Peasant Soup – Minestrone soup
Minestrone di verdura
Dachary Carey of The Peasant Chef, asked me if I would be interested in a guest post discussing healthy food, organic and local raised products and why I decided to be a chef. I thought that Peasant Chef was really in line with my values and beliefs and without hesitation accepted the invitation. I wanted to feature a traditional and very healthy dish that my mom used to make with our garden vegetables and Minestrone came to my mind. It’s a very hearty soup, with so many different types of vegetables and vitamins so a gold mine in a bowl.
Ingredients for 4
- 1 large potato, diced
- 2 carrots, diced
- 1 leek, chopped
- 1 cup green chards, chopped
- 2 cups green beens, cut in 1 inch pieces
- 1 cup fresh peas (or frozen)
- 1 zucchini, diced
- 2 celeri sticks, diced
- 1 shallot, finely diced
- 1 garlic clove, crushed
- 2 large ripe tomatoes, peeled and seedless
- 1/2 cup dry cannellini beans (or 1 cup can organic cannellini beans)
- 2 tbs olive oil
- 1 tbs basil, chopped
- 2/3 cup Ditalini pasta (optional)
- 1.5 liters vegetable broth (slightly more)
- parmigiano reggiano, freshly grated
- salt and pepper
Soak cannellini beans overnight if using dry beans.
In a large pot, heat olive oil, add shallots and brown them.
Add garlic clove crushed. Stir for a few minutes at medium heat, then add tomatoes and basil.
Cook for a few more minutes then add all other vegetables. Mix well and cook for about 5-7 minutes, then add broth.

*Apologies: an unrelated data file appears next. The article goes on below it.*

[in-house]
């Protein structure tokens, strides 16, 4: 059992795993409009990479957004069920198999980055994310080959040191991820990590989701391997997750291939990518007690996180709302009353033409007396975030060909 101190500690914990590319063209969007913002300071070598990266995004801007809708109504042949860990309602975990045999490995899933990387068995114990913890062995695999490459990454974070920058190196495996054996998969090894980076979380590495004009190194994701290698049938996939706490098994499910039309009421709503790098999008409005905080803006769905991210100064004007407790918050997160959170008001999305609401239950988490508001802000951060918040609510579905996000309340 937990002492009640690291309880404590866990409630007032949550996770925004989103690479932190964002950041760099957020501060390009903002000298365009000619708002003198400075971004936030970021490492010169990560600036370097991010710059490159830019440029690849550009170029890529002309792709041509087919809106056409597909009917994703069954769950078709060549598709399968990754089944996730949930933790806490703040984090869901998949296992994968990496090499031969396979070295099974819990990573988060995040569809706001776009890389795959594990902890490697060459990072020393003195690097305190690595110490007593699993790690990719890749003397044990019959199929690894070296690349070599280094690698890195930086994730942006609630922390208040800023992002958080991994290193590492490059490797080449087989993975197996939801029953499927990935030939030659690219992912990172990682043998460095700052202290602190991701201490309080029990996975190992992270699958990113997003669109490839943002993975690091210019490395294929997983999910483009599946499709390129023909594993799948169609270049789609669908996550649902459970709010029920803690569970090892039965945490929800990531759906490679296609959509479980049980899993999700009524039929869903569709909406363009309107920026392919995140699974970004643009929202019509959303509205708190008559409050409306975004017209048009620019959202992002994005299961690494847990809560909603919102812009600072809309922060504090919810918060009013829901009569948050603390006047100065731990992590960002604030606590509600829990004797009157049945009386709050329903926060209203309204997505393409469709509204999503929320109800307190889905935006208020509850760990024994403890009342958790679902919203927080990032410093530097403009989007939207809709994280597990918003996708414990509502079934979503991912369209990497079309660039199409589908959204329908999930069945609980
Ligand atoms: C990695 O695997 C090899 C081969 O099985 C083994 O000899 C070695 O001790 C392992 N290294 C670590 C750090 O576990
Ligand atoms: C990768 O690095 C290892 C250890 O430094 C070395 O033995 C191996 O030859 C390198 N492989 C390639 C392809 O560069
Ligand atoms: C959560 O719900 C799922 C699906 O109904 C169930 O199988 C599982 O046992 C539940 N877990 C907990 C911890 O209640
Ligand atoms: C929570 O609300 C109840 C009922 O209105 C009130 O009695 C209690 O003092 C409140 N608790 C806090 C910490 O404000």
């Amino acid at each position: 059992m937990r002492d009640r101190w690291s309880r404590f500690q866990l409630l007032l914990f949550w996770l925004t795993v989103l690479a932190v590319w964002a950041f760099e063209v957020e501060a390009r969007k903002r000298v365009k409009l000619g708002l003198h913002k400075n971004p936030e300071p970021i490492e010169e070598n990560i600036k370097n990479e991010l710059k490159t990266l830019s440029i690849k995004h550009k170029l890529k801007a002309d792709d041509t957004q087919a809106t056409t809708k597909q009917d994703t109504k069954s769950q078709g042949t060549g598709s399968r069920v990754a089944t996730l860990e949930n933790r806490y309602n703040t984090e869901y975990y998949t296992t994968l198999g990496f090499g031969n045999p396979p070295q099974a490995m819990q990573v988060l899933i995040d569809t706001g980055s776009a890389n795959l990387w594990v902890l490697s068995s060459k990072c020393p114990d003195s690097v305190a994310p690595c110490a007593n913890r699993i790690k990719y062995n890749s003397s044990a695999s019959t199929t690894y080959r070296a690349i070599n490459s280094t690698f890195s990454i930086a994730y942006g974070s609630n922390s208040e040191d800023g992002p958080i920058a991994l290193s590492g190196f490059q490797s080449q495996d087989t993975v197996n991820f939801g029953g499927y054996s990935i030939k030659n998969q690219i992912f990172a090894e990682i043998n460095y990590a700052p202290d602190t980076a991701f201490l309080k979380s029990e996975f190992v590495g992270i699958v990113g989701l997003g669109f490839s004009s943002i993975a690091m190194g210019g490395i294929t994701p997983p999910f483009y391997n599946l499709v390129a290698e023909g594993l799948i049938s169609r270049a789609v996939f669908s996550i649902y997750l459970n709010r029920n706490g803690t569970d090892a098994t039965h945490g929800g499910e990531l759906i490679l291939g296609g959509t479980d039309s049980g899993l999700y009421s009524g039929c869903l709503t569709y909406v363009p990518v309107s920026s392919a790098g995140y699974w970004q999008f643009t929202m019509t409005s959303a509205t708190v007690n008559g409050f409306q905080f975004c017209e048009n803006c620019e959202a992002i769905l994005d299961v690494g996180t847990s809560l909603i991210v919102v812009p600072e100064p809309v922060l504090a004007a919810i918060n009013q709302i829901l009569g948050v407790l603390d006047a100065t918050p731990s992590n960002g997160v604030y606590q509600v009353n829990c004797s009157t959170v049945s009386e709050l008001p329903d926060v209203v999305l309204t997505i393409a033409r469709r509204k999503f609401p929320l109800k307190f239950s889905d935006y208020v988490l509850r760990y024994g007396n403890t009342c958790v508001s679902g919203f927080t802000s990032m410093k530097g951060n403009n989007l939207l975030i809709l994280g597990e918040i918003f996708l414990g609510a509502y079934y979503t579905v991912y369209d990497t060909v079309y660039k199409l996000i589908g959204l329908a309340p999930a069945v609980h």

Cook at medium heat for about 30-40 minutes until all the vegetables are tender. If using Ditalini pasta add them at the same time as canned bean which is 10 minutes before it’s done cooking.
Top with parmigiano, sprinkle with olive oil and fresh pepper.
From Dachary Carey
The focus on healthy cooking and using fresh, local produce is important to us at Peasant Chef. It was in looking for other food lovers who share that focus that we came across Silvia’s website and blog. We love her concept as a personal chef who focuses on healthy, fresh cuisine, and her Italian and French background gives her an edge in creating tasty food that’s still a pleasure to look at and eat! That’s what caught our attention about Silvia’s blog – the beautiful pictures of her tasty food, and the passion that came through about cooking healthy foods with fresh ingredients.
Support local farms and be good to your body.
One of the great things about living in most parts of the United States is that there are local farms almost everywhere you go. While there are large tracts of land devoted to corporate farming, local farms haven’t vanished entirely, and are actually making a bit of a comeback. As people are getting more and more focused on healthy eating, sustainable farming practices and organic, pesticide-free ingredients, local farms are filling this niche.
By using produce and ingredients from local farms, you’re supporting the local farmers and simultaneously putting good things into your body. By using organic, pesticide-free foods, you’re not putting dangerous chemicals and hormones into your body. Not only is it good for the farmers, but it’s good for you – it’s a win-win!